EGU General Assembly 2023
© Author(s) 2023. This work is distributed under
the Creative Commons Attribution 4.0 License.

Stress response and transformation processes initiated by the summer drought 2018 – a multi-scale study from the Hainich forest

Franziska Koebsch1, Martina Mund2, Anne Klosterhalfen1, Steffen Dietenberger3, Laura Donfack4, Marius Heidenreich5, Christian Markwitz1, David Montero6, Christian Thiel3, Frank Tiedemann1, and Alexander Knohl1
Franziska Koebsch et al.
  • 1Bioclimatology, University Göttingen, Göttingen, Germany (
  • 2Gotha Forestry Research and Competence Center, Gotha, Germany
  • 3Data Acquisition and Mobilisation, German Aerospace Center (DLR), Jena, Germany
  • 4Silviculture and Forest Ecology of the Temperate Zone, University Göttingen, Göttingen, Germany
  • 5Spatial Structure and Digitization of Forests, University Göttingen, Göttingen, Germany
  • 6Earth System Data Science, University of Leipzig, Leipzig, Germany

More frequent and intense drought events pose one of the greatest threats to forests under climate change with substantial consequences for tree growth, ecosystem stability, and climate change mitigation. A better understanding of drought-related stress response and adaptation mechanisms is paramount to assess the adaptative capacity of forest ecosystems and deduce supportive management actions.

Here, we report on the stress effects and transformation processes initiated by the 2018 summer drought in the Hainich Nationalpark, an old-growth beech-dominated forest in Central Germany (DE-Hai). We deploy a multi-scale approach encompassing long-term eddy covariance measurements for stand-level CO2 exchange, concurrent surveys of tree increments, and satellite imagery that covers the core zone of the National Park. Thus, we can provide a comprehensive picture of the response mechanisms that occur in a mixed old-growth forest in the wake of a severe drought.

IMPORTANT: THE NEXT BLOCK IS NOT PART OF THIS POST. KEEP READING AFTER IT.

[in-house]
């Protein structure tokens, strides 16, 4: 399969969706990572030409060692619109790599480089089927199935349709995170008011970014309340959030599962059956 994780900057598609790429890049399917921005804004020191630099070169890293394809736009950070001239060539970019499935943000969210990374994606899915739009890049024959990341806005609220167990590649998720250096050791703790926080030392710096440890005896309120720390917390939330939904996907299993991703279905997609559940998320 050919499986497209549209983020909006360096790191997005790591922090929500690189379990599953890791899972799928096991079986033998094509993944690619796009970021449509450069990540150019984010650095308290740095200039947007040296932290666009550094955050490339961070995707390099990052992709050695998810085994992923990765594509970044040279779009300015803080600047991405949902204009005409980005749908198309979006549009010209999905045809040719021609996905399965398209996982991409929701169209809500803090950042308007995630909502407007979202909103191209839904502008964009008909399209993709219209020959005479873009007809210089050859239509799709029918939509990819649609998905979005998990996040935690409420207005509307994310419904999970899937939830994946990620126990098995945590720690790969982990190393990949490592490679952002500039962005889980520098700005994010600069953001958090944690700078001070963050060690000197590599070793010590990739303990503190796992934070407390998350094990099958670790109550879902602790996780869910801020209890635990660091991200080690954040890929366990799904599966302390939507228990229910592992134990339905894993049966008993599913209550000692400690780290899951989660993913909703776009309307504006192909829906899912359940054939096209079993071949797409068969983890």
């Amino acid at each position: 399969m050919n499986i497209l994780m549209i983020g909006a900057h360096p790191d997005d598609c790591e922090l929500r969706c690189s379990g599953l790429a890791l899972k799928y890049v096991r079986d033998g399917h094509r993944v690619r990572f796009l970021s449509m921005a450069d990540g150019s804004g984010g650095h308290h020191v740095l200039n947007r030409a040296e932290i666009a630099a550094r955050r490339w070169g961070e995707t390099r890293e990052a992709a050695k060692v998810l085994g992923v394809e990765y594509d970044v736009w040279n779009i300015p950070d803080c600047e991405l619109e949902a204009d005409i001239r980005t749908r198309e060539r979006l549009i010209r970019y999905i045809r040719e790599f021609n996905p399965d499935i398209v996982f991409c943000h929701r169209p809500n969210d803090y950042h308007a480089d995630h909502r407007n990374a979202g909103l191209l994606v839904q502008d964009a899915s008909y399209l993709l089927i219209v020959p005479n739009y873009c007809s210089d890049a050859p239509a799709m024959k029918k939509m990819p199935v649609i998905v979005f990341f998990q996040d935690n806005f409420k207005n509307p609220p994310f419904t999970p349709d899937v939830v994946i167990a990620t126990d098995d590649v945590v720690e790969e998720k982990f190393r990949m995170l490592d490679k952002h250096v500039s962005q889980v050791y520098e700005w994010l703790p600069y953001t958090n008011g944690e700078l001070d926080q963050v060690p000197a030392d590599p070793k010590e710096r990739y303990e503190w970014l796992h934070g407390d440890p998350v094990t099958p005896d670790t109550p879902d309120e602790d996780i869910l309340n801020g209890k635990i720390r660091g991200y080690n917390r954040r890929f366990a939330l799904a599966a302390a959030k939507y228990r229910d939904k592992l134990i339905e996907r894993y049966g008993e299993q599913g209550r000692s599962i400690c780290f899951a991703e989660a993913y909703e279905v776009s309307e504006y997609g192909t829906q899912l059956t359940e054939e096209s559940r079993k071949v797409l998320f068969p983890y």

After a 15-year reference period of relatively stable net CO2 uptake of 535±73 g m2 yr-1 on average, the summer drought 2018 persistently lowered the forest’s CO2 sink function down to 333-395 g m2 yr-1 (2019-2021). The lowered CO2 sequestration was primarily due to a sustained reduction in photosynthetic CO2 uptake and went along with an increase in tree mortality from 1 to 6%. We observed a substantial shift in growth patterns among the surviving trees: Fraxinus excelsior, which in its role as competitor tree had contributed substantially to stand-level growth for a long time, showed significantly lower increments from 2018. At the same time, increments of Fagus sylvatica increased markedly after 2018. Especially younger, suppressed Fagus individuals benefitted in the post-drought period and pushed stand-level growth to a new record in 2021. On larger spatial scale encompassing the National Park core zone, drought response was overprinted by topographic effects that reflect landscape water availability, particularly altitude and routing of waterways.

Tree growth response to extreme water stress in a mixed, old-growth forest varies with regard to species-specific drought tolerance levels and/or the tree’s role in the forest structure. The natural growth dynamics emanating from drought events in unmanaged forests are modulated locally by landscape water availability, and can cumulate into profound structural change. At the early stage of transformation captured by our study, a reduction in productivity and climate change mitigation potential must be expected.

How to cite: Koebsch, F., Mund, M., Klosterhalfen, A., Dietenberger, S., Donfack, L., Heidenreich, M., Markwitz, C., Montero, D., Thiel, C., Tiedemann, F., and Knohl, A.: Stress response and transformation processes initiated by the summer drought 2018 – a multi-scale study from the Hainich forest, EGU General Assembly 2023, Vienna, Austria, 24–28 Apr 2023, EGU23-14520,, 2023.